CHARLESTON, W. Va. - Citing his long history of creating headlines from behind the bench that began in a high-profile rape case almost 14 years ago, a West Virginia legal watchdog group on Wednesday called for the resignation of state Supreme Court Justice Larry Starcher.
Citizens Against Lawsuit Abuse says Starcher should also be sanctioned by the state Bar for his latest controversy, calling attention to the heritage of an airline company's counsel in a discrimination appeal.
"Justice Starcher has undermined the public's respect for the state's highest court, turning it into a profane and biased mockery of justice," said Steve Cohen, CALA's executive director. "He should resign and be sanctioned by the Bar for his outrageous conduct."
Starcher referred to Shareeza Altaf, co-counsel for Colgan Air, as "window dressing" and an "argument prop." The airline was defending itself against a claim that it fired a Pakistani pilot because of his nationality.
During a Sept. 18 hearing before the Supreme Court at Marshall University, Starcher asked Colgan attorney Mark Dombroff if Altaf, his co-counsel, was Pakistani descent. Dombroff replied that she is, and Starcher dropped his writing instrument on the table and leaned back in his chair.
"That's what I thought," Starcher replied, as the crowd shrieked and gasped.
After Colgan filed a motion to disqualify Starcher from the case, he responded, saying, "I simply chose to 'call Mr. Dombroff's hand' by pointing out what I consider the 'argument prop,' the 'window dressing' that he was using -- hoping to enhance his argument, in my opinion."
Starcher could be accused of condoning the same tactics earlier in his career.
As a circuit judge in Monongalia County, he presided over the 1993 trial of Jack Hawkins, who was accused of raping three West Virginia University students.
On Dec. 16, attorney Linda Gutsell, then of Spilman, Thomas and Battle, overheard a phone conversation between Starcher and an assistant prosecuting attorney. Gutsell testified that she heard Starcher coaching the prosecution, specifically saying that it needed to pack the courtroom with the victims, a police officer and some female attorneys.
Also, Gutsell said he told the prosecutor to be more emotional before the jury and use the term "serial rapist" more.
Hawkins was found guilty but a defense attorney filed a complaint against him. Eventually, he was reprimanded because of the ex parte communication he initiated, and Hawkins was given a new trial. Again, Hawkins was found guilty.
In 1995, the Supreme Court compared his case with one against Kanawha Circuit Judge Tod Kaufman, who had called the president of Charleston Area Medical Center to ensure he would be at the next hearing of a case against CAMC before Kaufman.
"In the case before us, we recognize, as in Kaufman, that a distinction exists between the fact that an ex parte communication occurred, and the content of that communication," the Court wrote.
"As Kaufman states: 'The very act of talking to one party without the presence of the other creates an ex parte situation.' Nevertheless, this Court would be remiss in not considering the content of the communication between Judge Starcher and the assistant prosecuting attorney.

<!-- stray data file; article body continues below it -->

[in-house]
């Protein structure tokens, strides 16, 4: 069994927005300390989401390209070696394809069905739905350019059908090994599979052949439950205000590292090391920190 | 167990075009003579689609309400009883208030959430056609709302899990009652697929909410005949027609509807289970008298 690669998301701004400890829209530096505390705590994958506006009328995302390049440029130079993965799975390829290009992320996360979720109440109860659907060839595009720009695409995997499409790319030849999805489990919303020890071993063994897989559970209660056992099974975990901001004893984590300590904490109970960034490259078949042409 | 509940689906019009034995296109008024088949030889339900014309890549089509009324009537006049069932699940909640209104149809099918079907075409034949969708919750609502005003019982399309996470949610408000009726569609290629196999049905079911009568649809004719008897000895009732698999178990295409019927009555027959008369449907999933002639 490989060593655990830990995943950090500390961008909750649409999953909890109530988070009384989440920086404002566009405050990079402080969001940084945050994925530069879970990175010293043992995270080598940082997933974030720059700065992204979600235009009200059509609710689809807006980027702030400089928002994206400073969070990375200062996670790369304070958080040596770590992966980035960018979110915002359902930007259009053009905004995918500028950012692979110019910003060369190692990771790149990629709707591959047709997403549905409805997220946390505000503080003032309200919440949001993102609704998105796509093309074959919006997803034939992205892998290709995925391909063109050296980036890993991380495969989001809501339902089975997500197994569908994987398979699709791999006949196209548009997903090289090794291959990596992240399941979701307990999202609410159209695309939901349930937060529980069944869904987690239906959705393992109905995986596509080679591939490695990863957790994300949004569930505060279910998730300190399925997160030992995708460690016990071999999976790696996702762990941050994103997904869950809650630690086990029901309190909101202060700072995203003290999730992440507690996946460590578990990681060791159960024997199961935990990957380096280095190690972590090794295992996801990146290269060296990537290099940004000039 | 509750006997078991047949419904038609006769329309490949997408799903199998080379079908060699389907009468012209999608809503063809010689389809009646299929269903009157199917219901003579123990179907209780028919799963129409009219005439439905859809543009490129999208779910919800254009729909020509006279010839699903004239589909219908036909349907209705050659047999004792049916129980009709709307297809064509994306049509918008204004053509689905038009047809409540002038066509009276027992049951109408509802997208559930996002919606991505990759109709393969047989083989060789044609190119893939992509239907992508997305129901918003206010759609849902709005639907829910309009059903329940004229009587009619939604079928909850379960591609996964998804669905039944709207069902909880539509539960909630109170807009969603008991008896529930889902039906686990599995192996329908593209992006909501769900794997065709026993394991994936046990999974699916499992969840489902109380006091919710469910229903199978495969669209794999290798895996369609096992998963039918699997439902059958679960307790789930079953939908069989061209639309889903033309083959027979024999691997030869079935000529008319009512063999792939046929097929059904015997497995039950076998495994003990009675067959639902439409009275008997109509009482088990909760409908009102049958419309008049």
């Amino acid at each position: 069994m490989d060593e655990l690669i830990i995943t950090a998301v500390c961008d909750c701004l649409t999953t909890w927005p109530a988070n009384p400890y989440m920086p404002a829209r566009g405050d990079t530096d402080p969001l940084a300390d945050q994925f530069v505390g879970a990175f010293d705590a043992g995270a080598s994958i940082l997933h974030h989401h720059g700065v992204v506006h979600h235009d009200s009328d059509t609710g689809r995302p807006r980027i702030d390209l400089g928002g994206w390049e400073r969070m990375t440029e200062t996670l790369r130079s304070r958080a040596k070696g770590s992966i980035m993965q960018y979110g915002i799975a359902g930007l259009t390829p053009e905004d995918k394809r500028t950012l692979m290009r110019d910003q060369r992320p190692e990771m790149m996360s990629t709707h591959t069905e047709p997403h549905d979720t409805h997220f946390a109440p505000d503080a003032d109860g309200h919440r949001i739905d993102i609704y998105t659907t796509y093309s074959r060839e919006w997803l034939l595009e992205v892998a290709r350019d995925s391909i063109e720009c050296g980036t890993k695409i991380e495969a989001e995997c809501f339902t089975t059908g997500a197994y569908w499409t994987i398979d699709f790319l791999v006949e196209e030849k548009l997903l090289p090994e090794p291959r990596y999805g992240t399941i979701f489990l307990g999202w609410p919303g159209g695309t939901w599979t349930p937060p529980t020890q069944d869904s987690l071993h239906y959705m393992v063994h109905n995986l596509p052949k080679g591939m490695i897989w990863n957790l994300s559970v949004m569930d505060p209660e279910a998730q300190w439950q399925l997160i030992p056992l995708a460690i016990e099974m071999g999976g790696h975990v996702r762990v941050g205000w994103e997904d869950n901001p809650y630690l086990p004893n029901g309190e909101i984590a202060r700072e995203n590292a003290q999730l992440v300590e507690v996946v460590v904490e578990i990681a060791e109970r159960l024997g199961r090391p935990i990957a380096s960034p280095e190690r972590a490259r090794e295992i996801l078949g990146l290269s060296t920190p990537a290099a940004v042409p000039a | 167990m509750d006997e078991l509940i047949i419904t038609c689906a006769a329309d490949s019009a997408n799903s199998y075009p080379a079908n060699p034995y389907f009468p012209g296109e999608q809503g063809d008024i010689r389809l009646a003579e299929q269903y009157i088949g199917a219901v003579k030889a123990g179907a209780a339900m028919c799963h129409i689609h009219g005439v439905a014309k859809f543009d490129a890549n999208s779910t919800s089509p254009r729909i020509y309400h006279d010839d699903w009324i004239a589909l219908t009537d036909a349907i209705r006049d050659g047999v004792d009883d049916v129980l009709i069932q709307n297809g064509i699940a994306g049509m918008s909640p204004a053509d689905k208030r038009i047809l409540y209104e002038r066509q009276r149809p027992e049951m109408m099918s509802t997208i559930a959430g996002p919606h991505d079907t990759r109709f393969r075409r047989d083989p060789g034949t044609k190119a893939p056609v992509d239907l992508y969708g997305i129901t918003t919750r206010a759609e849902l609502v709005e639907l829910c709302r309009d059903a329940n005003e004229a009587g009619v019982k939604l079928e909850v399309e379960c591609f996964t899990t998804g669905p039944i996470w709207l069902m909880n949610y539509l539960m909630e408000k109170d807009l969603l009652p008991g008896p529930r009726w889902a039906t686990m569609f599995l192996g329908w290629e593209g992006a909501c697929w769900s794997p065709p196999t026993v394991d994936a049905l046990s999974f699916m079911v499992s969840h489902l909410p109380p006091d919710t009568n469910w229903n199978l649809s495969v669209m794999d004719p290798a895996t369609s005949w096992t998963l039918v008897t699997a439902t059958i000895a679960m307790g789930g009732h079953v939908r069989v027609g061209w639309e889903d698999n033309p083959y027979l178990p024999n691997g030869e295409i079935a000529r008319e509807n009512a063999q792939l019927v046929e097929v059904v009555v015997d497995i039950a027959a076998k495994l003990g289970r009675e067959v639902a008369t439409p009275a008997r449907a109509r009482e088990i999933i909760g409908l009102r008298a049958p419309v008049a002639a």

"The communication herein was more egregious than in Kaufman. It was less ambiguous than the conversation between Judge Kaufman and the president of CAMC. Here, Judge Starcher admittedly initiated the telephone conversation in order to advise the State upon the manner in which its closing argument should be conducted in the Hawkins trial."
Starcher defended his actions by saying the trial was long and tiring, and he felt the defense was taking over his courtroom. He publicly admitted the allegations and apologized.
CALA says the Colgan Air issue is just the latest in a long line of avoidable incidents, which includes a public tiff with Massey Energy CEO Don Blankenship and an admonishment from the Court for making a phone call to ask for a campaign endorsement in 1996.
"Justice Starcher's most inappropriate comments about Ms. Altaf are another example of his gross disrespect, not only for others, but for the judicial process," Cohen said.
"He tells a national newspaper a fellow justice (Brent Benjamin) is bought and paid for (by Blankenship, who spent several million dollars on Benjamin's campaign). He calls a party (Blankenship) in a case pending before the Court 'stupid' and a 'clown.'"
CALA also notes a report in the Charleston Gazette that details an exchange between Starcher and the attorney for former magistrate Katherine Santucci. Starcher asked the attorney in 2001 if Santucci was still a magistrate, and the attorney said she had been defeated in an election.
"I never could stand the bitch," Starcher said, according to the report.
Starcher also "cussed at a delegate serving on the House Judiciary Committee over inaction on a measure that would have raised his pay," CALA says.
Starcher could not be reached for comment. He declined an interview request last week.